Back in December of 2019 the Information Commissioner’s Office (ICO) held a consultation outlining guidance for dealing with Data Subject Access Requests (DSARs.) DSARs are requests from individuals asking organisations what personal data they are using and/or storing about them. An individual’s right to access, amend, transfer and erase the personal data and organisation holds about them are fundamental principles of the General Data Protection Regulations (GDPR.)
Recently the ICO published a new guide clarifying key information, including how organisations should respond to these requests.
According to the guide, organisations must respond as soon as possible to a DSAR, however they may take up to no more than one calendar month from the day the request is received. If the request is particularly complex or many are received at one time, the organisation may take a maximum of three calendar months to respond. The guide also outlines that the time limit can be paused if the individual does not specify what personal information they would like access to or if the request is amorphous and vague. At this point, the organisation can contact the requester and ask for clarification. The time limit resumes when the request is clarified. It is important to note that organisations must only ask for clarification if it is necessary in order to respond or if there is a large amount of information to process.
A company can refuse to respond to a DSAR outright if it is believed to be manifestly unfounded or excessive. Adequate proof must be provided to deny a request, but this could include:
- the individual stating they intend to cause disruption by making the DSAR
- the individual inferring they are targeting a particular employee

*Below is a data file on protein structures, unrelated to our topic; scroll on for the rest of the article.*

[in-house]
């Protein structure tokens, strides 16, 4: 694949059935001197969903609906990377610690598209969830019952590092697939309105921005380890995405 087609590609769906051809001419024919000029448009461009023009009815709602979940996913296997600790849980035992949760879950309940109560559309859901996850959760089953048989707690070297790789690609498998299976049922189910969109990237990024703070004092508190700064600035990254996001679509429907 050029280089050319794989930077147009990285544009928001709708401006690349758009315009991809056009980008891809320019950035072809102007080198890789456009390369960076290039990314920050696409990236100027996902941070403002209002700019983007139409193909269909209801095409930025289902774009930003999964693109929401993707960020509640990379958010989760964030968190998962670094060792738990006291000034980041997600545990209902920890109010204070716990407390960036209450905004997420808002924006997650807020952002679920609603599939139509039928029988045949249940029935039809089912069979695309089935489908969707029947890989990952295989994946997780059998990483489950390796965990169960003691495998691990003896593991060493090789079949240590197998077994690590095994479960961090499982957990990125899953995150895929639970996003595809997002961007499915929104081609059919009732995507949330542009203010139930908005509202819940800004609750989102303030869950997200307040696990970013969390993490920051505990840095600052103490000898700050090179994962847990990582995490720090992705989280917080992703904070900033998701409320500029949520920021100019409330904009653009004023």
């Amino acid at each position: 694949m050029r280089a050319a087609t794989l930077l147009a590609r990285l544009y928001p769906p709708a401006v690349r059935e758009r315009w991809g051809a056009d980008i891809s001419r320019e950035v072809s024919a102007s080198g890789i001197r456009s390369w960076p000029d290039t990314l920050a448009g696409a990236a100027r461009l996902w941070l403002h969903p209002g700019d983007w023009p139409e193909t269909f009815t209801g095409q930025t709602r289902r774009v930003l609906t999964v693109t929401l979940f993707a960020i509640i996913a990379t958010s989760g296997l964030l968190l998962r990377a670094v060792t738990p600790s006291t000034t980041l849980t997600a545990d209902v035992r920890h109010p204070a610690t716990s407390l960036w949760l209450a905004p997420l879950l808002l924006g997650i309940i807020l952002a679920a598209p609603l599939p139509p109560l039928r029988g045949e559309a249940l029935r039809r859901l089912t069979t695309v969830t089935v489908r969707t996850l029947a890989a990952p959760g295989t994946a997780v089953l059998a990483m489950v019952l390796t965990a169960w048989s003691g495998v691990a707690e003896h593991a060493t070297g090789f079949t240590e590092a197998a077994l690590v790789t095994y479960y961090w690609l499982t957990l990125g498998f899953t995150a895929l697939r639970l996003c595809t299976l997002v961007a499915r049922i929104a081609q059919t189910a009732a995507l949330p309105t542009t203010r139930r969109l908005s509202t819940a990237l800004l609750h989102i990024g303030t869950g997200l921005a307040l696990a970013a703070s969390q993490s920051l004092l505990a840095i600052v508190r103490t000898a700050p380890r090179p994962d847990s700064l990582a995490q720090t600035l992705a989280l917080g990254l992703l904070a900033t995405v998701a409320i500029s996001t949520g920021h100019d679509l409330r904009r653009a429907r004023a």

- the individual frequently makes multiple complex requests, without a clear rationale.
The organisation must consider DSARs on a case by case basis and must not apply a blanket disregard. Alternatively the guide also states that the organisation can agree to respond to potentially unfounded or excessive requests for a fee. The charge should be proportionate to that of staff time and equipment used to fulfil the request.
It is worth noting that the requirement to respond to DSARs is not limited to commercial organisations. Charities, not-for-profit, public authorities and educational establishments are all required to comply with requests and the time limits regardless of their resources to do so. However, it may be possible to make use of the extension of time if an organisation encounters complexity in replying as a function of its nature, for example, if the organisation is managed by volunteers or has lower staffing levels during holiday periods.
With this new guide, the ICO have thoroughly clarified their information and standards on how companies should respond to DSARs. More details and advice can be found on the ICO Website.